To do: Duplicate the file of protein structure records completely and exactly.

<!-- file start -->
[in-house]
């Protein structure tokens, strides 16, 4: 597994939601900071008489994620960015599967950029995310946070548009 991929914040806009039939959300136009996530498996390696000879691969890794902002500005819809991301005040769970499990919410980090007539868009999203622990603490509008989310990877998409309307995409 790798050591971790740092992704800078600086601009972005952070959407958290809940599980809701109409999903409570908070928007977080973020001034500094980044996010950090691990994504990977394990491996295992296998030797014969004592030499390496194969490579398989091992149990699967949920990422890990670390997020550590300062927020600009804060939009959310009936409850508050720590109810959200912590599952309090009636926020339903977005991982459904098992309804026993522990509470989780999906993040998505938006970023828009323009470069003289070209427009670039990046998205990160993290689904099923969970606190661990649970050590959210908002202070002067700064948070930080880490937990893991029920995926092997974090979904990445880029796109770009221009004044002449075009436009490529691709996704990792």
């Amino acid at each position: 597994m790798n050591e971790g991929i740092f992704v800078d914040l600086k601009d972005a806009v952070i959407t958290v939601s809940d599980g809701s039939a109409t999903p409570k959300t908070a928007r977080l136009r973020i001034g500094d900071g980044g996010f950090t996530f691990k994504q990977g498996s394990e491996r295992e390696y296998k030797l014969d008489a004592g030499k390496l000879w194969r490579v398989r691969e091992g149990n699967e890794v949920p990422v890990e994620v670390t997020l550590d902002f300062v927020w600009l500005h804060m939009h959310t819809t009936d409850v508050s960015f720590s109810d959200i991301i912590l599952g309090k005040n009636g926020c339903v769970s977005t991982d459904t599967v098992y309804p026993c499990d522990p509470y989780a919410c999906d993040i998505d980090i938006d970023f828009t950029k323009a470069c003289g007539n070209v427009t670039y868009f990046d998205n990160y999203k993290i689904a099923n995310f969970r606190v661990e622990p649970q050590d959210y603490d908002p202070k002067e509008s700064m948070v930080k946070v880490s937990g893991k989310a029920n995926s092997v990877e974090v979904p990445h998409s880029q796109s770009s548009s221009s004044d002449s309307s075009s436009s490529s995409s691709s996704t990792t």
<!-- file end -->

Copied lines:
[in-house]
């Protein structure tokens, strides 16, 4: 597994939601900071008489994620960015599967950029995310946070548009 991929914040806009039939959300136009996530498996390696000879691969890794902002500005819809991301005040769970499990919410980090007539868009999203622990603490509008989310990877998409309307995409 790798050591971790740092992704800078600086601009972005952070959407958290809940599980809701109409999903409570908070928007977080973020001034500094980044996010950090691990994504990977394990491996295992296998030797014969004592030499390496194969490579398989091992149990699967949920990422890990670390997020550590300062927020600009804060939009959310009936409850508050720590109810959200912590599952309090009636926020339903977005991982459904098992309804026993522990509470989780999906993040998505938006970023828009323009470069003289070209427009670039990046998205990160993290689904099923969970606190661990649970050590959210908002202070002067700064948070930080880490937990893991029920995926092997974090979904990445880029796109770009221009004044002449075009436009490529691709996704990792």
């Amino acid at each position: 597994m790798n050591e971790g991929i740092f992704v800078d914040l600086k601009d972005a806009v952070i959407t958290v939601s809940d599980g809701s039939a109409t999903p409570k959300t908070a928007r977080l136009r973020i001034g500094d900071g980044g996010f950090t996530f691990k994504q990977g498996s394990e491996r295992e390696y296998k030797l014969d008489a004592g030499k390496l000879w194969r490579v398989r691969e091992g149990n699967e890794v949920p990422v890990e994620v670390t997020l550590d902002f300062v927020w600009l500005h804060m939009h959310t819809t009936d409850v508050s960015f720590s109810d959200i991301i912590l599952g309090k005040n009636g926020c339903v769970s977005t991982d459904t599967v098992y309804p026993c499990d522990p509470y989780a919410c999906d993040i998505d980090i938006d970023f828009t950029k323009a470069c003289g007539n070209v427009t670039y868009f990046d998205n990160y999203k993290i689904a099923n995310f969970r606190v661990e622990p649970q050590d959210y603490d908002p202070k002067e509008s700064m948070v930080k946070v880490s937990g893991k989310a029920n995926s092997v990877e974090v979904p990445h998409s880029q796109s770009s548009s221009s004044d002449s309307s075009s436009s490529s995409s691709s996704t990792t």